As in January 2017, when I found myself utterly bewitched by the debut album from Jordan Ireland & Purple Orchestra, 2018 starts with a small miracle. Southend’s Ghost Music – so named because most of these songs are built on the skeletons of long-forgotten demos by their members’ former bands – mine a particularly Anglo-Antipodean seam of low-key lo-fi bedsit romanticism: if you’ve ever found yourself sharing a long dark night of the soul with the likes of Tindersticks, The Go-Betweens, Shack, The Chills or Gravenhurst, then you’ll welcome Ghost Music into your world like a loveable, dishevelled and occasionally grumpy old mongrel.
Appropriate then that the opening track is called ‘Home Dog’, all shuffling drums, spectral surf guitar and hangdog (sorry) lyrics – “Everything is going wrong – do you think I’ll last this long?” It’s so subtly performed, beautifully arranged and effortlessly catchy that by its midpoint you’re convinced you’re in the presence of greatness, and what follows shows that you’re not fucking wrong.
‘Heart-Shaped Holiday’, and if there’s a better song – or indeed title – released this year, I’ll be both surprised and delighted, initially sounds like one of Grant McLennan’s more mournful moments (“The pictures on your wall remind you you’ve seen it all”), before taking a surprise left-turn in the direction of Galaxie 500. If you knew how much I love both Grant McLennan and Galaxie 500 you’d appreciate how happy this makes me. ‘Strange Love’ and ‘Blind Spot’ are pure jangle-pop nirvana, and if there’s a better song released…hang on, didn’t I already say that? The folkier ‘Queen of England’ is all peak (ie If You’re Feeling Sinister-era) Belle & Sebastian (“When I met the Queen of England I was overwhelmed with joy/In the kitchen, at a party, with her arms around a boy”), with a chorus that sums up the vein of melancholy running through the album – “Used to have the feeling that things would turn out well/But I don’t have that feeling any more.” Awwwww.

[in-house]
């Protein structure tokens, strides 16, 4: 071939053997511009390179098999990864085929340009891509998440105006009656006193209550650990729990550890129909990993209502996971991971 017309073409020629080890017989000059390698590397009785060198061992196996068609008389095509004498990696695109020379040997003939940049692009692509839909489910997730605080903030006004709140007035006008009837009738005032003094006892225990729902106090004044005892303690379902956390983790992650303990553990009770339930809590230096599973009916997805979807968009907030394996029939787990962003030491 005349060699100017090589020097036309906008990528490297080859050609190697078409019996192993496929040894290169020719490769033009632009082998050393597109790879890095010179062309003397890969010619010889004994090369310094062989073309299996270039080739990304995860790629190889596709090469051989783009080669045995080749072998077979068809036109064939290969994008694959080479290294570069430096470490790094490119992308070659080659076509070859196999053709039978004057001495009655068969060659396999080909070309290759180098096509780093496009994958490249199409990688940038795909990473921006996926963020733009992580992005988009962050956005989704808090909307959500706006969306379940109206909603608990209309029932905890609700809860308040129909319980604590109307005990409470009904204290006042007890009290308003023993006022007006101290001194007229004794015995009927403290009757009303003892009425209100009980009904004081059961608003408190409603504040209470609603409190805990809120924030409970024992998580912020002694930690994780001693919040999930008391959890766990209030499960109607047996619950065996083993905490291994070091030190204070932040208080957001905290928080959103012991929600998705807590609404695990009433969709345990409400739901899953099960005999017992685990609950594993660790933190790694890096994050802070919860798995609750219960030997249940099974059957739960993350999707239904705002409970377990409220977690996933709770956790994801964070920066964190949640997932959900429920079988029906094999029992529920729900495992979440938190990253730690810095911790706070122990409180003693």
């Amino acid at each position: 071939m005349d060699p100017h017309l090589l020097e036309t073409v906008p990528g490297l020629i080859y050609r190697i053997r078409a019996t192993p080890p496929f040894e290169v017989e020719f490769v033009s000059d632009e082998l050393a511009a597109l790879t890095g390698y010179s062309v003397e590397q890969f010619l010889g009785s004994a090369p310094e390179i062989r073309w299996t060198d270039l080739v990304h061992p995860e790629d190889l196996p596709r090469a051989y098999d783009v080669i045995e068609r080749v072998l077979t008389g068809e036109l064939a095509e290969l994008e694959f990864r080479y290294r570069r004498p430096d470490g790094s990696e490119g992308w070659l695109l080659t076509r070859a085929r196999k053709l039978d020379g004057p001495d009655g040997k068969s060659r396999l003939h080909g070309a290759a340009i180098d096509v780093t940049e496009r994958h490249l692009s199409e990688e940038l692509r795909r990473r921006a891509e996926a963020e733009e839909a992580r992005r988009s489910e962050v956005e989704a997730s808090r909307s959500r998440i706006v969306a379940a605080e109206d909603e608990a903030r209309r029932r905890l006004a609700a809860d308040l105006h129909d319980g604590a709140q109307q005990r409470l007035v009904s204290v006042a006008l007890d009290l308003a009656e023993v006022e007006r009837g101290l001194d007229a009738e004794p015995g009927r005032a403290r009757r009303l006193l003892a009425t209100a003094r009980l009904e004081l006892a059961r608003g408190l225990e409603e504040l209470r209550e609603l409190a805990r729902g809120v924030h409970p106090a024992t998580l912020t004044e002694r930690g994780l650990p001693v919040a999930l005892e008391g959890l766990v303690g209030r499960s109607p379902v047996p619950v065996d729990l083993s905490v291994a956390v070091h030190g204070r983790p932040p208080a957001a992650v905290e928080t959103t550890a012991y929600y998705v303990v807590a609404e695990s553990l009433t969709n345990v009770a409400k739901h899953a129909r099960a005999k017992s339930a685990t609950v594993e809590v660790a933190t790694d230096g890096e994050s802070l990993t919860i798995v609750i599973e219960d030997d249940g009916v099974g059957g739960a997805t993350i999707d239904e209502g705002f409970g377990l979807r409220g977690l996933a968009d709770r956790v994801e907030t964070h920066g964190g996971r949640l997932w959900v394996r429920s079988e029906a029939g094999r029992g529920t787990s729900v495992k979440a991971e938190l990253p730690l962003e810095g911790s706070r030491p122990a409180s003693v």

‘Gurl in a Whorl’ is a little more upbeat, a spritely VU tribute that begins as a sweet little pop song and ends up drenched in feedback, before fading into the stunning ‘Blackbird Stars’, a ‘Sunday Morning’ to the previous track’s ‘Waiting for the Man’. “What happened to me holding you in my arms?” sings Matt Randall, like he’s only just realised she’s gone, on top of an arrangement so utterly perfect that if there’s a better song released this year…
See what I mean? I Was Hoping You’d Pass by Here is 36 minutes of quiet, unassuming, glass-half-empty brilliance that doesn’t announce its presence but leaves you awestruck and moist-eyed when it ends. If there’s a better album released…oh you know what I’m going to say.